“In the design and management of the Labour Force Survey, the ABS follows international standards, many of which are based on International Labour Organisation resolutions (through the International Conference of Labour Statisticians),” the statement read. “Our methodology can be described as international best practice.”
Gary Morgan disagrees. The executive chairman of Roy Morgan Research wants his simpler method of measuring unemployment to become the national standard, a methodology he is keen to emphasise is based on face-to-face interviews rather than the ABS practice of over-the-phone and online surveys.
“Our definition is pretty simple – if you’re looking for a job and not working, then you’re unemployed,” he says.
“The ABS definition is more complex than that with more conditions, which is why it is miles lower.”
Indeed it is – the Roy Morgan unemployment rate hit 11 per cent in March, well up on the ABS rate of 5.8 per cent.
Morgan is not one to miss an opportunity to stick the boot into rival statisticians, and does so on a monthly basis in the release of his agency’s unemployment figures.
The March numbers were accompanied by observations from Morgan that the ABS has its “head in the sand” and “lacks credibility” given the various job losses taking place across Australia. The latest round includes the 8000 roles in jeopardy as steelmaker Arrium enters administration, the 500 Optus employees facing redundancy nationally, and the closure of electronics retailer Dick Smith and the Masters Home Improvement outlet.
“The major problem facing the Australian economy is that the Turnbull government, like all governments before them, continues to base their economic modelling on the wrong unemployment data, and because of this they will fail to advocate the policy reforms that need to be undertaken to ‘free up’ the Australian economy,” he wrote.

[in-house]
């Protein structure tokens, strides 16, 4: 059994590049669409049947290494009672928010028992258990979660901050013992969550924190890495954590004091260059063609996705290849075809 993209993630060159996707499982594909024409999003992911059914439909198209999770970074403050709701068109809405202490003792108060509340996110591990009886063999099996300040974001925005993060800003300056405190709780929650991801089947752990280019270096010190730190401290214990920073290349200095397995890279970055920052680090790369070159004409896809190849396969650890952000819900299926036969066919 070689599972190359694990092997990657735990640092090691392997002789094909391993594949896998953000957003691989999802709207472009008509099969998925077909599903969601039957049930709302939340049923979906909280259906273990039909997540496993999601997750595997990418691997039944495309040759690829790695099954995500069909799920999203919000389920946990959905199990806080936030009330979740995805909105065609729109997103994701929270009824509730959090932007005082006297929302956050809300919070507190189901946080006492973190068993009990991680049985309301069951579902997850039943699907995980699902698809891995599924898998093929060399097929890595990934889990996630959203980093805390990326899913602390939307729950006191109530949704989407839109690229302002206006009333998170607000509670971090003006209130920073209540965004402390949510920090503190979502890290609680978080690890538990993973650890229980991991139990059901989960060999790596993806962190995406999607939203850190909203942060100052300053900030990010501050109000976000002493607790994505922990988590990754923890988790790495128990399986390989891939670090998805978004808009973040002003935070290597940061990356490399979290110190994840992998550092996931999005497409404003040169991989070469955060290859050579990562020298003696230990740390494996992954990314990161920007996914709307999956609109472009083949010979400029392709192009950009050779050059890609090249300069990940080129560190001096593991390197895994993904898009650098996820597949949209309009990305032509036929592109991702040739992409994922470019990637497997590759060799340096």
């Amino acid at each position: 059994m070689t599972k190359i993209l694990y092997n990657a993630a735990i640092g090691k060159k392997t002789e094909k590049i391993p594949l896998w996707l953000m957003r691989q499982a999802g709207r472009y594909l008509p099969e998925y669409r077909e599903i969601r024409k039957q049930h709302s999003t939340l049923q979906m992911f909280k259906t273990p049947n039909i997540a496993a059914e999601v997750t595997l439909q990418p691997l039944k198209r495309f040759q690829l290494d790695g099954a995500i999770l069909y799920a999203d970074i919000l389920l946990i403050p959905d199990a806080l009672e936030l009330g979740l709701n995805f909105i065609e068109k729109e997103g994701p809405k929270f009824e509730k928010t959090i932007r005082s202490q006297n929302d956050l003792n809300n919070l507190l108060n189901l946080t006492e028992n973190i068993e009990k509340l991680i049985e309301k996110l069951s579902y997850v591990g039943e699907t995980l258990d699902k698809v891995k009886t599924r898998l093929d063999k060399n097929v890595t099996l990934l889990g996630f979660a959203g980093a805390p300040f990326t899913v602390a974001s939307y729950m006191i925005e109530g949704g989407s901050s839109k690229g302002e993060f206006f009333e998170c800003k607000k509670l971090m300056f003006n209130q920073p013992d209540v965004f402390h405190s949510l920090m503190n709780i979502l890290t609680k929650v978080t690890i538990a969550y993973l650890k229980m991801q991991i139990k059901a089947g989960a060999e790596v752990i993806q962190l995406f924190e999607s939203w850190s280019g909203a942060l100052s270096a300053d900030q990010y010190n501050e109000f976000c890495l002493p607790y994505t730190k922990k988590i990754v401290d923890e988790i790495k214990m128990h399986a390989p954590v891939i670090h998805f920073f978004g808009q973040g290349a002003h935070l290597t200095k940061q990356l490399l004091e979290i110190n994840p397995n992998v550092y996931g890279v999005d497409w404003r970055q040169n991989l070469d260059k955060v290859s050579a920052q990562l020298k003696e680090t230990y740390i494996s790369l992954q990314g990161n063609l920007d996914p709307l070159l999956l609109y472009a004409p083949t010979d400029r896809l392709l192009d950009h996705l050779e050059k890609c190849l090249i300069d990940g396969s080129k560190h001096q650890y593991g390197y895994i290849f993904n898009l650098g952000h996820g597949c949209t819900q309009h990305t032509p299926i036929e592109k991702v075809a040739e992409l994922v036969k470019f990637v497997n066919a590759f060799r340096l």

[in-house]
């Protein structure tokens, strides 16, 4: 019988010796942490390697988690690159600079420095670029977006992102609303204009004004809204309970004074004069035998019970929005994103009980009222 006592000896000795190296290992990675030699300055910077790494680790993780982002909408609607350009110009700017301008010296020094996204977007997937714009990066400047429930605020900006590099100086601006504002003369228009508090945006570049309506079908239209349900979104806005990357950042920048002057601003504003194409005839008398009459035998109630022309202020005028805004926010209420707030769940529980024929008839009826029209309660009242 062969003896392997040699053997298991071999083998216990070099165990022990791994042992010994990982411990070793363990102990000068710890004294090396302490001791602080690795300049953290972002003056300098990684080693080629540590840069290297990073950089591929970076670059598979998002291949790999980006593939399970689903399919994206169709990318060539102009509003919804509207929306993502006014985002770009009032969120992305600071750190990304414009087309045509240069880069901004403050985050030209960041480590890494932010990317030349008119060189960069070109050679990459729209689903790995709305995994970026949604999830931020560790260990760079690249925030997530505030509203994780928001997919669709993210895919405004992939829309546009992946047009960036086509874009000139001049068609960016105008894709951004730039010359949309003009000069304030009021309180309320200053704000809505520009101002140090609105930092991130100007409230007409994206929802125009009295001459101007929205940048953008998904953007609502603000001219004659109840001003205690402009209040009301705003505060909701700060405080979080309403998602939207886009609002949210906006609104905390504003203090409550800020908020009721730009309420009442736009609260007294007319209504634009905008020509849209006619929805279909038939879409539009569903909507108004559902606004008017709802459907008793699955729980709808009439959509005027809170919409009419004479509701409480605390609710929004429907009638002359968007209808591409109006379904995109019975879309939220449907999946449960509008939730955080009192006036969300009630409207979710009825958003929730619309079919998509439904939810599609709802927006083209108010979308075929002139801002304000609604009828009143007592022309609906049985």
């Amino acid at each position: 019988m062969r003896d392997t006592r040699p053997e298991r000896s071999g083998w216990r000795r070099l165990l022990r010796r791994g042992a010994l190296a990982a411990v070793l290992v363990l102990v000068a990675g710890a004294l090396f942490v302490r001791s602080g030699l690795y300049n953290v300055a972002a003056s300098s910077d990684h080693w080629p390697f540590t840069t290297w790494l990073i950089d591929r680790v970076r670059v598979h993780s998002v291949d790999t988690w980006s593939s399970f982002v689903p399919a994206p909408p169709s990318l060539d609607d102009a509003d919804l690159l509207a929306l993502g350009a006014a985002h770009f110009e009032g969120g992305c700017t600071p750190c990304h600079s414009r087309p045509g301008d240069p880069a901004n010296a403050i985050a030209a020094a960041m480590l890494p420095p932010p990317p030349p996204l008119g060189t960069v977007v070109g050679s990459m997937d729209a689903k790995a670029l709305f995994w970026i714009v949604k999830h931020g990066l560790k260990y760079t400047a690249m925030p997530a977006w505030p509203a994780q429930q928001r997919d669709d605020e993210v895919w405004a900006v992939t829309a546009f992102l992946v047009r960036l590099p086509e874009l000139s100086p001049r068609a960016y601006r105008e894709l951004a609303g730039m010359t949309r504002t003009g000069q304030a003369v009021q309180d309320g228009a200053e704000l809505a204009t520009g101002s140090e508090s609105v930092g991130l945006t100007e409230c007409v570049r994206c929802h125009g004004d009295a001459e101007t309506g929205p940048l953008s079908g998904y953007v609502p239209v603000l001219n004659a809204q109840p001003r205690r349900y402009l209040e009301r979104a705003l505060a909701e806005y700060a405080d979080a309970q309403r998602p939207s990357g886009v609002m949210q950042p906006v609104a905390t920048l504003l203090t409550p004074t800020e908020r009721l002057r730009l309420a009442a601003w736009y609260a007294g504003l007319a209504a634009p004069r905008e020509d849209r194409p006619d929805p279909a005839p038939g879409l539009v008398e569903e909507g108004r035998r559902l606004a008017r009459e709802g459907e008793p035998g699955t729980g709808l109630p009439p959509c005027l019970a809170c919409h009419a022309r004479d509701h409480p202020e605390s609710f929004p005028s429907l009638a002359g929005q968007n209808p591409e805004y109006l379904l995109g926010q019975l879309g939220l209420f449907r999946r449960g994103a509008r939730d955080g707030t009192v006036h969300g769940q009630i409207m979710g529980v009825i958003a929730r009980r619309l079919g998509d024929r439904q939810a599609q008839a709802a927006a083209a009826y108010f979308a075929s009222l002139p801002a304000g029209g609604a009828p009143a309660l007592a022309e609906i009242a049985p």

“In addition, by continuing to use ‘wrong data’ there will be a large group of people (unemployed and underemployed) who will be disenfranchised and angry with the government of the day.”
The rise of contract and casual working arrangements has seen the phenomenon of underemployment deservedly placed under the spotlight, but at a time when steelworks and car assembly lines are set for the scrapheap, hidden unemployment is also a growing concern.
John Spoehr, director of the Australian Industrial Transformation Institute at Flinders University, says the decline of manufacturing in particular is a worry.
“Particularly for middle-aged men in manufacturing, historically they find it difficult to transition to alternative work and are more susceptible to giving up,” he says.
“We also know that a high proportion of mature-age workers go on to be long-term unemployed, which we saw in the recessions of the 1980s and 1990s, and which we are likely to see with the closure of the auto and steel industries if that is to happen.”
A source at the ABS joked that perhaps Morgan was being a little ambitious.
“Morgan wants the unemployment numbers to be 11 per cent,” the source said.
“That’s interesting. I wonder whether either of the major political parties would go for that?”
University of Newcastle economics professor William Mitchell, director of the Centre of Full Employment and Equity, says the issue isn’t how the ABS calculates the unemployment rate but what people think it represents and the way in which the media communicate it.
“I think it is fine, but then I know its uses and limitations, and it is grossly misused as an indicator,” he says.
According to Mitchell, the unemployment rate shouldn’t serve as a standalone “headline statistic”, but should be viewed in the context of other ABS numbers such as the economic participation rate (overall number of people employed) and measures of the type of employment, to provide a useful indication of what is happening.
“For instance, if the unemployment rate rises but is accompanied by a rise in the economic participation rate, that’s actually a good thing,” he says.
He refuses to pick a side in Roy Morgan’s crusade against the ABS, arguing that both organisations employ methodologies in regard to unemployment that are useful in their own way, with the ABS’s use of seasonal adjustments valuable for long-term comparisons and Roy Morgan’s rejection of them helpful in communicating exactly what is happening at a given moment.
All well and good, but the ABS unemployment rate continues to stand alone as the most prominent statistic in Australia, echoing across the evening news and political press releases, utterly fundamental to the average citizen’s understanding of how their society is travelling.
An understanding that simply does not extend to Rose and others like her, the hidden jobless lurking somewhere out there in the statistical wilderness.